Special Blog Post By: Cindy McCown, Second Harvest Food Bank Vice President of Community Engagement and Policy


Second Harvest Food Bank is committed to working with policy makers, school administration, food service staff, teachers, parents, and students to increase local participation in the Federal School Breakfast Program (SBP).  We see this as a vital meal program to address childhood hunger and help every child reach their full academic potential.

Millions of low-income children have benefitted from the School Breakfast Program that launched as a pilot program established by the Child Nutrition Act of 1966. In the inaugural year, the average daily participation was 80,000 meals which has grown to an average of 14,900,000 breakfasts last year!

It has been well documented that students who have breakfast are better equipped for academic success.   If a child’s stomach is growling from hunger, it is hard to focusing on learning.  A report from the Food Research & Action Center and the National Association of Secondary School Principals found that students who have breakfast:

  • Exhibit improved cognitive function
  • Perform better on standardized tests
  • Show decreased tardiness, absenteeism
  • Have fewer behavioral issues

Principals reported:

  • 82% increased school breakfast participation
  • 66% fewer occurrences of student hunger
  • 47% improved student attentiveness
  • 33% fewer tardy students

In Santa Clara and San Mateo Counties, approximately 35% of low-income students are reached by school breakfast.  The School Breakfast Program has changed over the years, the traditional model is providing breakfast in the cafeteria before school but there are alternative service models that have been proven to increase access. One of the most significant ways to increase participation is to make breakfast part of the school day.  Some of the best in class alternative breakfast models include: Breakfast in the Classroom, Grab n’ Go, and Second Chance Breakfast.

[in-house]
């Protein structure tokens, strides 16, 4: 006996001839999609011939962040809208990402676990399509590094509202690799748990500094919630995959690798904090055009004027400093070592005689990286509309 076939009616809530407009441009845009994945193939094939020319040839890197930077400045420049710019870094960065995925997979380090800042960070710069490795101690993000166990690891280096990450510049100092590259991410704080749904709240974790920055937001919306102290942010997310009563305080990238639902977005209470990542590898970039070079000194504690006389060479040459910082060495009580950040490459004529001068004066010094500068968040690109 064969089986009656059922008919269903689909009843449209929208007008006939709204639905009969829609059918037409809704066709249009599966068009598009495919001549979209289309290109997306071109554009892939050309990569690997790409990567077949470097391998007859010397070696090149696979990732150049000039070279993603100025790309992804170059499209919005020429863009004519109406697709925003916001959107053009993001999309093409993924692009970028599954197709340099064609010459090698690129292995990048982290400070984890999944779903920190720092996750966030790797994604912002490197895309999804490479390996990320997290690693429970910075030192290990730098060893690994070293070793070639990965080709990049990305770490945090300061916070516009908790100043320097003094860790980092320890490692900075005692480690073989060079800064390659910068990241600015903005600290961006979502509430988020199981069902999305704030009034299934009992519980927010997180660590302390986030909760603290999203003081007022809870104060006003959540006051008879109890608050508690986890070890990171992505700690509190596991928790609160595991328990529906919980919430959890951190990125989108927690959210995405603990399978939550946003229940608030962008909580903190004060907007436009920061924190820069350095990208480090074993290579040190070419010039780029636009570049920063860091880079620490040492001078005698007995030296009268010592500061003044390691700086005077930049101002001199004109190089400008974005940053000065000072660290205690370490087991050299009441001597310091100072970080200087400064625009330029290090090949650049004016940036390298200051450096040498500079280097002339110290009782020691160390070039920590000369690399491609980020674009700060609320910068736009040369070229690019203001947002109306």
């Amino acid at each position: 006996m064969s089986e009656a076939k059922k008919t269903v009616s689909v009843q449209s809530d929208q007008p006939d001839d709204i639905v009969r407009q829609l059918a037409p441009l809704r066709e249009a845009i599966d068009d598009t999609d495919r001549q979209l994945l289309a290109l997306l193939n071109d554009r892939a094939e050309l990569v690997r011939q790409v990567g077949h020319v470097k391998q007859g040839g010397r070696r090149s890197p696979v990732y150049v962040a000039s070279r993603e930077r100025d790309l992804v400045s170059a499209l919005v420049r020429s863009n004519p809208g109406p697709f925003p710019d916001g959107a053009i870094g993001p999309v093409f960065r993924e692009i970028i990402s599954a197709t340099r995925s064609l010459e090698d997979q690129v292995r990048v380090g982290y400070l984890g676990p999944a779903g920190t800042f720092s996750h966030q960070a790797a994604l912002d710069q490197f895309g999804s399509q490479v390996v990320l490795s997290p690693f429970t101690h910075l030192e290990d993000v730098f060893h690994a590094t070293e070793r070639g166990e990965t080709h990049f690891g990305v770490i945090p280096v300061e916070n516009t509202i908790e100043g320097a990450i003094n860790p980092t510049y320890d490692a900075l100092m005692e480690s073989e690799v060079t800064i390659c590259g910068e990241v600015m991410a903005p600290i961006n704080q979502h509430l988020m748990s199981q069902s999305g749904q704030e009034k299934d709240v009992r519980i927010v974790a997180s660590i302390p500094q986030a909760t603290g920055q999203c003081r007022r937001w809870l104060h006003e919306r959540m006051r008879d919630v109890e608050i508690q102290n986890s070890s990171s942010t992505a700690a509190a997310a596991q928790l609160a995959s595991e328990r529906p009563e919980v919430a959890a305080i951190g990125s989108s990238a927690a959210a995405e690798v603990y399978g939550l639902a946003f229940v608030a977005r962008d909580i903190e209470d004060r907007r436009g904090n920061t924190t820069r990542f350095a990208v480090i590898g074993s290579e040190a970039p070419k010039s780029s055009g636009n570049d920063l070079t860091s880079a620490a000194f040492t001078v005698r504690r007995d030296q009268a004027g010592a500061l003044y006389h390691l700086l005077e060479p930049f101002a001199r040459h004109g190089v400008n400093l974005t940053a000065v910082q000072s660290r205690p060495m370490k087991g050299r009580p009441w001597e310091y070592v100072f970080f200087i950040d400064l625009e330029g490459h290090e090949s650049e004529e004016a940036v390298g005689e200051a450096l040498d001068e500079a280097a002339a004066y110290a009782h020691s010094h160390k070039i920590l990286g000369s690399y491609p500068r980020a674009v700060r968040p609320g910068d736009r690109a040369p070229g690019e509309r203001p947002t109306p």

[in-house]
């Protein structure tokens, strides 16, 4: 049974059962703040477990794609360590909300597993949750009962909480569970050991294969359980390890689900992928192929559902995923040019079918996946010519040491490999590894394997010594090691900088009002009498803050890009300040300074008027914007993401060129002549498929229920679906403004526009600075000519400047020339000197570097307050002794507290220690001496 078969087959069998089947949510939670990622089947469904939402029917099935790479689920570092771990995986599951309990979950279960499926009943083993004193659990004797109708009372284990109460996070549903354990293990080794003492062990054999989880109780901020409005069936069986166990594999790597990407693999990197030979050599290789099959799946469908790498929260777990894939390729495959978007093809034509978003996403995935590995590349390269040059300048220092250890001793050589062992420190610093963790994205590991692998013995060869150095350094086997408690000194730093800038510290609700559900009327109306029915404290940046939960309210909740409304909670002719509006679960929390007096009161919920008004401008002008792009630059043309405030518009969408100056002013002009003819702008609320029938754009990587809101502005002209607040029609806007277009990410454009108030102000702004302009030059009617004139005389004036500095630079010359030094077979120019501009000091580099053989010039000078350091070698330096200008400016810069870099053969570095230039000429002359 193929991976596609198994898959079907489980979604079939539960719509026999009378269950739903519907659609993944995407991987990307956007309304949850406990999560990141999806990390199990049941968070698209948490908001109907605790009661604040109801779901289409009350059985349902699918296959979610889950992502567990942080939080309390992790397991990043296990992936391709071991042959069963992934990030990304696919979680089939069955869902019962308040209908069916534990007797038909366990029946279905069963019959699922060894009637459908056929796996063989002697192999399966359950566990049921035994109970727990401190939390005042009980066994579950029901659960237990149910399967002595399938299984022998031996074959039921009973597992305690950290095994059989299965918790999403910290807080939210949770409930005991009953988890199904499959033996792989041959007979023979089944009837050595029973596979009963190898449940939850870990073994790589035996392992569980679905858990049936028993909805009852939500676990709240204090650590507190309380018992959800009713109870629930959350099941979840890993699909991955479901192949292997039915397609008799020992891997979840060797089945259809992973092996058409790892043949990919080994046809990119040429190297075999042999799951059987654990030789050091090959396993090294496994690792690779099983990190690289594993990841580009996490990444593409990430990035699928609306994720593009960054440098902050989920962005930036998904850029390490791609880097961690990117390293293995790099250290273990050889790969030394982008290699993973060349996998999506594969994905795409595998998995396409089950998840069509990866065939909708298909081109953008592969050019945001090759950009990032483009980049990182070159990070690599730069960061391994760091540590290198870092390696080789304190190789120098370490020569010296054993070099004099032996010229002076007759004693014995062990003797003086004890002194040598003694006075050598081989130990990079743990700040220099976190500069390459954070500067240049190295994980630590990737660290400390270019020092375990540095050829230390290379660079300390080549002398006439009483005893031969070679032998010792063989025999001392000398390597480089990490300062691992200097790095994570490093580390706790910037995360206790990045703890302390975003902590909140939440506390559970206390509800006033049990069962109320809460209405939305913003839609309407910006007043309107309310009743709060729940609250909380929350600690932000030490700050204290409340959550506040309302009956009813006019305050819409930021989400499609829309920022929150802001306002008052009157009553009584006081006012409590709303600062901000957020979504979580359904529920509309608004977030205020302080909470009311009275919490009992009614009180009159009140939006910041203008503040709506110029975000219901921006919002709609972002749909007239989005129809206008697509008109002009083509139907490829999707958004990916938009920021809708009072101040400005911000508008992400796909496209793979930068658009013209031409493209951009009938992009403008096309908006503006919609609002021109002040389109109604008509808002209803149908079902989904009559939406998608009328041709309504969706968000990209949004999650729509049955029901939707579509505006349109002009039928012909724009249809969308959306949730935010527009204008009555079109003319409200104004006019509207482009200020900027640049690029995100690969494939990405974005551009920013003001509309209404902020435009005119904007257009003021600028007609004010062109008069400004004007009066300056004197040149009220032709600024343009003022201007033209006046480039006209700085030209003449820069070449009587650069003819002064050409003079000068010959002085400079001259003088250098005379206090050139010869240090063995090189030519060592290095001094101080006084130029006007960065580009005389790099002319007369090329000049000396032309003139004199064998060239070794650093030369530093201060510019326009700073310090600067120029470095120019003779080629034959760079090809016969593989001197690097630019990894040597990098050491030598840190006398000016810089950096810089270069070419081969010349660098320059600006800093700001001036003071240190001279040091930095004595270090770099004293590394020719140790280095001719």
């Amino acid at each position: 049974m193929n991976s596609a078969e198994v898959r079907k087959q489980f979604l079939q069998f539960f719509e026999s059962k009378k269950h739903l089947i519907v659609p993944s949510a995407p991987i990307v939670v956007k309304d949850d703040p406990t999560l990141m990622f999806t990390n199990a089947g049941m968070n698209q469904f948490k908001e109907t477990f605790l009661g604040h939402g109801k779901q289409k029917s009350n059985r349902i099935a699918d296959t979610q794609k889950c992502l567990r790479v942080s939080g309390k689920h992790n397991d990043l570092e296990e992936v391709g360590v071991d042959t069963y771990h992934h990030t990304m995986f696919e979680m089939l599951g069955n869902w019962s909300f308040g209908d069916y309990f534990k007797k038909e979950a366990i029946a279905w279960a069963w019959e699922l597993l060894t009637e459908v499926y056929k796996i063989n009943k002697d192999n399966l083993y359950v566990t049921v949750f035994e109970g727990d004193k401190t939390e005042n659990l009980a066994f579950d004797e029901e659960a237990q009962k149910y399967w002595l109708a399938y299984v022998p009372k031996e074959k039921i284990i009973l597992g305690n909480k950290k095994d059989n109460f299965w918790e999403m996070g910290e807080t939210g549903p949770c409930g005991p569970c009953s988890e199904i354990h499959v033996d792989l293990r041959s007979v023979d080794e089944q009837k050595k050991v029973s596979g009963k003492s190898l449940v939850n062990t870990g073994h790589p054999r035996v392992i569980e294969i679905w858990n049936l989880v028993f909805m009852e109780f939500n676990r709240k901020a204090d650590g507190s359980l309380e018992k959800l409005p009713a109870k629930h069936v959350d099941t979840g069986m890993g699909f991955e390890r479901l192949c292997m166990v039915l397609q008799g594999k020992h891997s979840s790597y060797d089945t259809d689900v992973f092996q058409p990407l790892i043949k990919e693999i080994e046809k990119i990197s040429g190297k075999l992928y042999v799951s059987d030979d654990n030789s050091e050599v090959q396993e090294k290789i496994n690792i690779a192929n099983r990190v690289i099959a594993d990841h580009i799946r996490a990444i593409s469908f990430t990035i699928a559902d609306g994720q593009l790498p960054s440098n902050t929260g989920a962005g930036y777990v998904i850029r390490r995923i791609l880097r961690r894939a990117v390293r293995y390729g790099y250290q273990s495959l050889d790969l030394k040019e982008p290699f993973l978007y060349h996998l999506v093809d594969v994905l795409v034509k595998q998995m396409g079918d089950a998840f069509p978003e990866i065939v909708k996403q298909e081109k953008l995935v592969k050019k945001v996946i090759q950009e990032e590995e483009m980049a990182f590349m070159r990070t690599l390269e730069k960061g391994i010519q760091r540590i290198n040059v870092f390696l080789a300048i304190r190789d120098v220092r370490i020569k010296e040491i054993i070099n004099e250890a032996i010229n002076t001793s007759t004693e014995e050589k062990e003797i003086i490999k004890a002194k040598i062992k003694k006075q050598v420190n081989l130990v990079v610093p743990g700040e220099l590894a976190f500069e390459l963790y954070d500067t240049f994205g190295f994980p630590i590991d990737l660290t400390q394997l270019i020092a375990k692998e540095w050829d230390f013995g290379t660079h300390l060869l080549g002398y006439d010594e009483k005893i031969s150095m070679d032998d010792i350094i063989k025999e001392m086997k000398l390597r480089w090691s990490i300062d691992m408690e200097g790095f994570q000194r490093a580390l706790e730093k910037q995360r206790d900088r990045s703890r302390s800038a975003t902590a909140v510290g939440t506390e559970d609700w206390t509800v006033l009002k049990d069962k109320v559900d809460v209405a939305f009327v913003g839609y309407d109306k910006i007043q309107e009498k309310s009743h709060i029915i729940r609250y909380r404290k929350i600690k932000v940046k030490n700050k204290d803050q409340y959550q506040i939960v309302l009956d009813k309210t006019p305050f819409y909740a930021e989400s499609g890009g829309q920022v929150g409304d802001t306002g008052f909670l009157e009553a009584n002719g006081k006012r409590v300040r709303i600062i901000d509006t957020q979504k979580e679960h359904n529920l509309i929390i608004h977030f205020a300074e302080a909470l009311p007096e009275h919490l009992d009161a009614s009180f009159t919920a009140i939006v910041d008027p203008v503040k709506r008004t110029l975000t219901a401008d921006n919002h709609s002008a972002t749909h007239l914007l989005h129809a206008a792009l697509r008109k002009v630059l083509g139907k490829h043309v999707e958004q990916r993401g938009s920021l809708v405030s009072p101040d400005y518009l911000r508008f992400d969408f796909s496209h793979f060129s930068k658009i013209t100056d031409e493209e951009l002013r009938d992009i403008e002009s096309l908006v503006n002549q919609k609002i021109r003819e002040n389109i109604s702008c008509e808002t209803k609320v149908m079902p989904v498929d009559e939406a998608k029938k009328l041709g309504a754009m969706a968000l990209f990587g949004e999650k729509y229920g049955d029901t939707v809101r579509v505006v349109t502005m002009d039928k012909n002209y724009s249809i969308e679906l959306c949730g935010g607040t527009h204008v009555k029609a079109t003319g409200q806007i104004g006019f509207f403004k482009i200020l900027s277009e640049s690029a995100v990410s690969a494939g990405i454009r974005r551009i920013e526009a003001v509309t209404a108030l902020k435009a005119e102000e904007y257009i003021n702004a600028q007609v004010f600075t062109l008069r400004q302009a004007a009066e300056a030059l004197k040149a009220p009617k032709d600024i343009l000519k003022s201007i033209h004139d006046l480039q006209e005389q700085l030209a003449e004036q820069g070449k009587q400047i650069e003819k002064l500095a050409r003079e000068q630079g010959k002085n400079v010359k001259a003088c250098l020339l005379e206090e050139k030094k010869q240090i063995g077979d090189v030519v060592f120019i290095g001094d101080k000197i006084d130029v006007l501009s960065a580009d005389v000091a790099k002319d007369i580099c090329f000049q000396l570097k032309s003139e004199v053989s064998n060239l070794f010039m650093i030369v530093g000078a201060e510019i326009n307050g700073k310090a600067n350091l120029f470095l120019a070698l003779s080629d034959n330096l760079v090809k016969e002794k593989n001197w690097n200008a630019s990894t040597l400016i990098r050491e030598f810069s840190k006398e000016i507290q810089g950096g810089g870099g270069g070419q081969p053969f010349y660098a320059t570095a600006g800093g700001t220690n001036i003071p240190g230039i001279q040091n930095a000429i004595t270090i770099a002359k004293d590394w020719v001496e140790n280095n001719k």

Earlier this year, Second Harvest Food Bank and other anti-hunger organizations worked with policy makers to make investments for schools expanding to offer alternative breakfast models.  We were successful in securing new funds in the 2016-17 California budget.  In early 2017, breakfast after the bell grant opportunities for these alternative models will be available to schools through the California Office of Education.  Check with your local school district to see if these alternative breakfast models could be an option for them.

We should all be concerned about the short and long-term impacts that hunger can have on the outcomes of children.  Join Second Harvest Food Bank in working towards a hunger-free community where all children have access to nutritious food.

Learn more about USDA School Breakfast Expansion Strategies here and read more about the history and policies behind the School Breakfast Program in a new report by WhyHunger here.